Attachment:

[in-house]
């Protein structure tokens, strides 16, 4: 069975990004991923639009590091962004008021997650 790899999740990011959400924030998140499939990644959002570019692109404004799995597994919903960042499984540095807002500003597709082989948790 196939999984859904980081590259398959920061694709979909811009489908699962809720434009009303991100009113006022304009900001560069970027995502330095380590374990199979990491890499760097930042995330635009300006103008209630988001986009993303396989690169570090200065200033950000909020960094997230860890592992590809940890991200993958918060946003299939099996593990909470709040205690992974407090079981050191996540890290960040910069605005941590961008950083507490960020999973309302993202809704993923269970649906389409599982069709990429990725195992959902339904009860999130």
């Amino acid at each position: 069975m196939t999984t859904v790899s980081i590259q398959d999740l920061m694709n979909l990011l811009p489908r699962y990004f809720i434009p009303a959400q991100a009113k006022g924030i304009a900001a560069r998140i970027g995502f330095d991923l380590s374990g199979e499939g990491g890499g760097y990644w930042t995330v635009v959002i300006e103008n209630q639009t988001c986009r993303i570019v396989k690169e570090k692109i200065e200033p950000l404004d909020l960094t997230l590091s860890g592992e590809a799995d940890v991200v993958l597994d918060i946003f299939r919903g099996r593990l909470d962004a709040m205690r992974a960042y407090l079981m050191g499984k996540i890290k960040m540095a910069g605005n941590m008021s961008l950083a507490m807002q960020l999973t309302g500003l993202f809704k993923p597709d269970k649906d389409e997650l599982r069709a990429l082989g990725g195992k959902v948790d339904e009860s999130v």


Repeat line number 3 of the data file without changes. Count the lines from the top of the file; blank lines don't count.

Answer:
């Amino acid at each position: 069975m196939t999984t859904v790899s980081i590259q398959d999740l920061m694709n979909l990011l811009p489908r699962y990004f809720i434009p009303a959400q991100a009113k006022g924030i304009a900001a560069r998140i970027g995502f330095d991923l380590s374990g199979e499939g990491g890499g760097y990644w930042t995330v635009v959002i300006e103008n209630q639009t988001c986009r993303i570019v396989k690169e570090k692109i200065e200033p950000l404004d909020l960094t997230l590091s860890g592992e590809a799995d940890v991200v993958l597994d918060i946003f299939r919903g099996r593990l909470d962004a709040m205690r992974a960042y407090l079981m050191g499984k996540i890290k960040m540095a910069g605005n941590m008021s961008l950083a507490m807002q960020l999973t309302g500003l993202f809704k993923p597709d269970k649906d389409e997650l599982r069709a990429l082989g990725g195992k959902v948790d339904e009860s999130v």